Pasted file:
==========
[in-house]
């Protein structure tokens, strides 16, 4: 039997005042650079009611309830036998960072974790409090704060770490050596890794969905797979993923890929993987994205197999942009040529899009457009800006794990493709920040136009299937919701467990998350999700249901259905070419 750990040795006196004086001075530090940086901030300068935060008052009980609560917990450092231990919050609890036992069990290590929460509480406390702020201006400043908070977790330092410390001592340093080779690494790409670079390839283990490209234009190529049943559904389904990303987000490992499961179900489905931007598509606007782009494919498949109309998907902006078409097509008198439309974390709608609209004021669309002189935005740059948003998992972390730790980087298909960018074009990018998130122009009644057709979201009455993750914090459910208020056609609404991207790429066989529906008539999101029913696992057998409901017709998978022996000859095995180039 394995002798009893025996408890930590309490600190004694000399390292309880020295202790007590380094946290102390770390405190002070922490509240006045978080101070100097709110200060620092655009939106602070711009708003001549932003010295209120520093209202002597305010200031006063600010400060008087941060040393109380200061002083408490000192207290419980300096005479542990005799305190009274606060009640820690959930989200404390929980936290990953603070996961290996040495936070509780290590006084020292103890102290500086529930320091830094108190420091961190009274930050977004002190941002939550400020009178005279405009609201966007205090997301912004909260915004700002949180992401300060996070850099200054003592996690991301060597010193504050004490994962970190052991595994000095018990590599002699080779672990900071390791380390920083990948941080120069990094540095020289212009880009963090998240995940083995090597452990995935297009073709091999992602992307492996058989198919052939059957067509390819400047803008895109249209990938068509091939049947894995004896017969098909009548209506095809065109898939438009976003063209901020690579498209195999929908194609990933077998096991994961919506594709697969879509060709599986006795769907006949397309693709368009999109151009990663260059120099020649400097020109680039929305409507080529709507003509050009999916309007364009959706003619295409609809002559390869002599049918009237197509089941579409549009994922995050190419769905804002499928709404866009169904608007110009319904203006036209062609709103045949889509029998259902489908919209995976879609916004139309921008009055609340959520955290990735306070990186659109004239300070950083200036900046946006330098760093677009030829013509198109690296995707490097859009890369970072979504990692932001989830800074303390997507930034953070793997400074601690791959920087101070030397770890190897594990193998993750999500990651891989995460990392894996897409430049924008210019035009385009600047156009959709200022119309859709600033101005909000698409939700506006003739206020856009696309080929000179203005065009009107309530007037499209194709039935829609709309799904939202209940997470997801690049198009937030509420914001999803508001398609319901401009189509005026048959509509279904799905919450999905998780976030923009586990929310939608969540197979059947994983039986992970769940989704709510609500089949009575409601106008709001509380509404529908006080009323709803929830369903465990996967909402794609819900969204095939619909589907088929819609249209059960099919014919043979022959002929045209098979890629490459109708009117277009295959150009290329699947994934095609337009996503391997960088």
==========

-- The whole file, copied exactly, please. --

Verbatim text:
[in-house]
């Protein structure tokens, strides 16, 4: 039997005042650079009611309830036998960072974790409090704060770490050596890794969905797979993923890929993987994205197999942009040529899009457009800006794990493709920040136009299937919701467990998350999700249901259905070419 750990040795006196004086001075530090940086901030300068935060008052009980609560917990450092231990919050609890036992069990290590929460509480406390702020201006400043908070977790330092410390001592340093080779690494790409670079390839283990490209234009190529049943559904389904990303987000490992499961179900489905931007598509606007782009494919498949109309998907902006078409097509008198439309974390709608609209004021669309002189935005740059948003998992972390730790980087298909960018074009990018998130122009009644057709979201009455993750914090459910208020056609609404991207790429066989529906008539999101029913696992057998409901017709998978022996000859095995180039 394995002798009893025996408890930590309490600190004694000399390292309880020295202790007590380094946290102390770390405190002070922490509240006045978080101070100097709110200060620092655009939106602070711009708003001549932003010295209120520093209202002597305010200031006063600010400060008087941060040393109380200061002083408490000192207290419980300096005479542990005799305190009274606060009640820690959930989200404390929980936290990953603070996961290996040495936070509780290590006084020292103890102290500086529930320091830094108190420091961190009274930050977004002190941002939550400020009178005279405009609201966007205090997301912004909260915004700002949180992401300060996070850099200054003592996690991301060597010193504050004490994962970190052991595994000095018990590599002699080779672990900071390791380390920083990948941080120069990094540095020289212009880009963090998240995940083995090597452990995935297009073709091999992602992307492996058989198919052939059957067509390819400047803008895109249209990938068509091939049947894995004896017969098909009548209506095809065109898939438009976003063209901020690579498209195999929908194609990933077998096991994961919506594709697969879509060709599986006795769907006949397309693709368009999109151009990663260059120099020649400097020109680039929305409507080529709507003509050009999916309007364009959706003619295409609809002559390869002599049918009237197509089941579409549009994922995050190419769905804002499928709404866009169904608007110009319904203006036209062609709103045949889509029998259902489908919209995976879609916004139309921008009055609340959520955290990735306070990186659109004239300070950083200036900046946006330098760093677009030829013509198109690296995707490097859009890369970072979504990692932001989830800074303390997507930034953070793997400074601690791959920087101070030397770890190897594990193998993750999500990651891989995460990392894996897409430049924008210019035009385009600047156009959709200022119309859709600033101005909000698409939700506006003739206020856009696309080929000179203005065009009107309530007037499209194709039935829609709309799904939202209940997470997801690049198009937030509420914001999803508001398609319901401009189509005026048959509509279904799905919450999905998780976030923009586990929310939608969540197979059947994983039986992970769940989704709510609500089949009575409601106008709001509380509404529908006080009323709803929830369903465990996967909402794609819900969204095939619909589907088929819609249209059960099919014919043979022959002929045209098979890629490459109708009117277009295959150009290329699947994934095609337009996503391997960088």